The Conservatives of Devon had a grand gathering on Thurs-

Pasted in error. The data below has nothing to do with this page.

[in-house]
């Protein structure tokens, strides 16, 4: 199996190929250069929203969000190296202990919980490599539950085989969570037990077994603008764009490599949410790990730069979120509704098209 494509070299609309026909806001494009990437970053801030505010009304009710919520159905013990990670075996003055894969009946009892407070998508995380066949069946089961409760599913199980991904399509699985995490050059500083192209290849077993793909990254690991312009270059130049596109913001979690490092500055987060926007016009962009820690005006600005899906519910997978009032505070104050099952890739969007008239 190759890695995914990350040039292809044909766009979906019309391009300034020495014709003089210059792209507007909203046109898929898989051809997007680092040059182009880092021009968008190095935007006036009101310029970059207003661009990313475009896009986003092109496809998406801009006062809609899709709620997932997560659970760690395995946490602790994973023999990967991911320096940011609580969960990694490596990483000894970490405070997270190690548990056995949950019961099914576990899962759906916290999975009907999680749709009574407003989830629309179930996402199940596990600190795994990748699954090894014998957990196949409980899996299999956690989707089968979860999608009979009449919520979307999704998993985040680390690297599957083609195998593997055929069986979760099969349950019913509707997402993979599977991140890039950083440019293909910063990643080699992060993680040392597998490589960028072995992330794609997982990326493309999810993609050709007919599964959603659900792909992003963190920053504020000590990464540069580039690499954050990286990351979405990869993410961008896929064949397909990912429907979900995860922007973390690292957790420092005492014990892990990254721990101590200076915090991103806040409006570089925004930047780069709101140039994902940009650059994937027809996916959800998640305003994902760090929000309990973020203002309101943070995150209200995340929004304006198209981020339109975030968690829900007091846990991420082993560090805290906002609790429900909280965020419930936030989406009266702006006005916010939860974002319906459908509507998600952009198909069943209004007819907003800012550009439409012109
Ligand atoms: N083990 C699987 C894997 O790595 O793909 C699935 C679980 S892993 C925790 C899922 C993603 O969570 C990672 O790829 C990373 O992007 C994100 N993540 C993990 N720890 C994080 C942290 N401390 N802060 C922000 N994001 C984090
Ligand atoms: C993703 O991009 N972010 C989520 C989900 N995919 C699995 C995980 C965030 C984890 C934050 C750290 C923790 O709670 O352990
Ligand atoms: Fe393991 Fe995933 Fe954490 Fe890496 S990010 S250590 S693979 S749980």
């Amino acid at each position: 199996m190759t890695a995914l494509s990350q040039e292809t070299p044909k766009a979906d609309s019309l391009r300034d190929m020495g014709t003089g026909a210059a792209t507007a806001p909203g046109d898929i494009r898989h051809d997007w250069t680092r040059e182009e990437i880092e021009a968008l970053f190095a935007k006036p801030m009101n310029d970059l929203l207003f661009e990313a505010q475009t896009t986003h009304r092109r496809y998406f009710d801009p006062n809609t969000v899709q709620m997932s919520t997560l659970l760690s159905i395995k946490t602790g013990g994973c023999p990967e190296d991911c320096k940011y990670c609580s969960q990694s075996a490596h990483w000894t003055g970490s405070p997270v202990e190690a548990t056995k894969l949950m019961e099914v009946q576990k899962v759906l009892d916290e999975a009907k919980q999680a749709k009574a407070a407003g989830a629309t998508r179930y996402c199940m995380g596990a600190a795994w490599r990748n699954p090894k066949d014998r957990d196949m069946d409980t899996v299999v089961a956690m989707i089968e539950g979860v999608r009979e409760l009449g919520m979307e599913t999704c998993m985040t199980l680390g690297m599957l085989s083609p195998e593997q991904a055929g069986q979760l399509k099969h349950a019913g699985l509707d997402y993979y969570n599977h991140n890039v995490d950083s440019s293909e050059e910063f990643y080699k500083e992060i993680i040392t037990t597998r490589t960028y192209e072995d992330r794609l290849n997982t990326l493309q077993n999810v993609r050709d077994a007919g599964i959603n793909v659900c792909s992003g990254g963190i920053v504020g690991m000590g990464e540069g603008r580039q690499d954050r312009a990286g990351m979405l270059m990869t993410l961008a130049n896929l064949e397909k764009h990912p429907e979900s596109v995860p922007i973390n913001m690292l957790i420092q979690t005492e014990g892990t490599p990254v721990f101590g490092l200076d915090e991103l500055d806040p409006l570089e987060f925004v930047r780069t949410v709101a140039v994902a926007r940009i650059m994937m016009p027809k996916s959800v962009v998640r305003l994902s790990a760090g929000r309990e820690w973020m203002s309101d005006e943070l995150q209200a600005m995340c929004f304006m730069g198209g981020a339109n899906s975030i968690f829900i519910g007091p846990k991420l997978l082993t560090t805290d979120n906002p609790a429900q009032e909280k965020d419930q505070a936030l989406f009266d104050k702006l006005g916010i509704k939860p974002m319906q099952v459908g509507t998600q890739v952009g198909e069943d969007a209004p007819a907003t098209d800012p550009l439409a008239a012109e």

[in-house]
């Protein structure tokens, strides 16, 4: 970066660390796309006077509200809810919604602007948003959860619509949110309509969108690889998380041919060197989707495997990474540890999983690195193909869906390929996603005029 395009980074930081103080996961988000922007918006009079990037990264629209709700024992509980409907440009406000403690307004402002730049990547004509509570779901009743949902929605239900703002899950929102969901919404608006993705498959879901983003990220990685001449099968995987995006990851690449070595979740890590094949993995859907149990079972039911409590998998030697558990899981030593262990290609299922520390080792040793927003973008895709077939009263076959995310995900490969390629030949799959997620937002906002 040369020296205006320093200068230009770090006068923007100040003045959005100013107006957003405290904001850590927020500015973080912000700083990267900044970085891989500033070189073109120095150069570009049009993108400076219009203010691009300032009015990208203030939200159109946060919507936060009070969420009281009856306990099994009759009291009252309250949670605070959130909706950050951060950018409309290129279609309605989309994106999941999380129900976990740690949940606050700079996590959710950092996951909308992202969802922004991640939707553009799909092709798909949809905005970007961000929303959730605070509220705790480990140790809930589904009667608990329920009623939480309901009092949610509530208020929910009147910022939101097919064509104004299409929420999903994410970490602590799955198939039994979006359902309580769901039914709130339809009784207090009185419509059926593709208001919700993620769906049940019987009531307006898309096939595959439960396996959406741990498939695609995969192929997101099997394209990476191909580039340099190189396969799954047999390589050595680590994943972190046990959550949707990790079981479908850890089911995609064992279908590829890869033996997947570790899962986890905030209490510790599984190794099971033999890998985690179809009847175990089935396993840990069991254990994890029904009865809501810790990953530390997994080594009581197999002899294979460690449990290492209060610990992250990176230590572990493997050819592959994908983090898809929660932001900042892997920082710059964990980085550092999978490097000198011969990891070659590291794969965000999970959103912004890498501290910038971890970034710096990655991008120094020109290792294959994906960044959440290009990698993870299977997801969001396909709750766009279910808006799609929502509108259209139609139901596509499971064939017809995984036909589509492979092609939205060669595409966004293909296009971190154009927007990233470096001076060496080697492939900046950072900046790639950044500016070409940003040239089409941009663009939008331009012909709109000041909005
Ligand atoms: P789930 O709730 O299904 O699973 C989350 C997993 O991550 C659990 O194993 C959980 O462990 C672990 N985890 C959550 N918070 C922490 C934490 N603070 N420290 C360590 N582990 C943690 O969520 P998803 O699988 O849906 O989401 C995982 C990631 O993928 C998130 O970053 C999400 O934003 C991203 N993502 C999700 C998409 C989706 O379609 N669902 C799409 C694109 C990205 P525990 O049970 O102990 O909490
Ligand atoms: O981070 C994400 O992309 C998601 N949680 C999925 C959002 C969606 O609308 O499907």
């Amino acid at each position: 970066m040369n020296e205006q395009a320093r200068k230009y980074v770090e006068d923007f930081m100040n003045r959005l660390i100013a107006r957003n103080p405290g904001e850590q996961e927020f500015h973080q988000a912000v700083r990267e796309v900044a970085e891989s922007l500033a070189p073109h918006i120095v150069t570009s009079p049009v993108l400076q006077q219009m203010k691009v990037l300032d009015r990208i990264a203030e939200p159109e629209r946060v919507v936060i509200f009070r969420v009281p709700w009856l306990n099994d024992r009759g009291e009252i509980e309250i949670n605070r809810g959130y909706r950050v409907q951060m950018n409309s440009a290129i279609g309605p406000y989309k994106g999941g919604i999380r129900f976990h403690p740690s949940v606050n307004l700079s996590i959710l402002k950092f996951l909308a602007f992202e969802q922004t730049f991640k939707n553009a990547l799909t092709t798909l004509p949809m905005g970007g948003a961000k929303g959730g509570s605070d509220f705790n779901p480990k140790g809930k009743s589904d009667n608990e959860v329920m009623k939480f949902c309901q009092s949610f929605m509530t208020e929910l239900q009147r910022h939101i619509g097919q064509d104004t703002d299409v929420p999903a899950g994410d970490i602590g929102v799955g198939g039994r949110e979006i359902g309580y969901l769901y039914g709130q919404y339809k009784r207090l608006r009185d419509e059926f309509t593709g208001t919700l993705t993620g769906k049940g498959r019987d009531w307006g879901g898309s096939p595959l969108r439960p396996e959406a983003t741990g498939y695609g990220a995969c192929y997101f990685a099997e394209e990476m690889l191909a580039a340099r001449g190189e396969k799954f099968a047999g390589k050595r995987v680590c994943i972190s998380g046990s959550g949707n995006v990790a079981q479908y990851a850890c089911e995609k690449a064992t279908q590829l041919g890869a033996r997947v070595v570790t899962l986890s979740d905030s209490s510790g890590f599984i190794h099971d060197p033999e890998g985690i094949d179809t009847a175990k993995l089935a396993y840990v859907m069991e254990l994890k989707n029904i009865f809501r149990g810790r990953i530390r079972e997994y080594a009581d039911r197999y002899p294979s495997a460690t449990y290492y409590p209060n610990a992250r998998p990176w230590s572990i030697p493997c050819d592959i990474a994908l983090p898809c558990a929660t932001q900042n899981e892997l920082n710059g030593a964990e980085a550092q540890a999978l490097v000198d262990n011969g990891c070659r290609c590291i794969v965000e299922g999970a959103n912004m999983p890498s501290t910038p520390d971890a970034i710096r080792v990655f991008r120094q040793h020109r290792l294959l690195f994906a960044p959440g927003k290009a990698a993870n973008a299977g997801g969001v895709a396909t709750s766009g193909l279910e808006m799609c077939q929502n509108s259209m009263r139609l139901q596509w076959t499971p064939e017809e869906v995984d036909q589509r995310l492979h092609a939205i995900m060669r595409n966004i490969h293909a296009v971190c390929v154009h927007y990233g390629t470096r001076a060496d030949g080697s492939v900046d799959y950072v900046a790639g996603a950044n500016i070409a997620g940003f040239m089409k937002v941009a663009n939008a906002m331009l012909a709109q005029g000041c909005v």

day, the 12th inst., at Torquay. The Earl of Devon, Lord F. Courtenay, Sir L. Palk, and other notables were present, but all seemed at a great loss for something to say, except indeed the Earl. He has been too well trained as chairman of public com- panies to hesitate, and poured out a fluent speech, showing that your true Conservative favoured education and the diffusion of wealth, and wished to improve the condition of the labouring classes, but dreaded the approach of democracy. He concluded by advocating economy with efficiency, and the maintenance of the Church. Sir L. Palk praised Sir Stafford Northcote, whose business in life, it appears, is to "look after that very ubiquitous person" Mr. Gladstone, Sir L. Palk holding apparently that the Chancellor of the Exchequer possesses an attribute beyond omni- presence, and can be everywhere and somewhere else besides all at once. For the rest, he recalled Earl Russell's effort to "rob the Irish Church," and held that all who voted against Lord Derby voted for destroying the Church and Constitution of England and for universal suffrage. Air. Kekewich was amusing, and de- clared he would never give a "hybrid assent "—what on earth is that?—to a "hybrid Government." The' only substantive pro- posal was made by Lord Churston, who said he thought we might employ any general as Inspector-General of Militia, and might reduce the number of clerks in the War Office—suggestions, we fear, not likely to save the country many millions.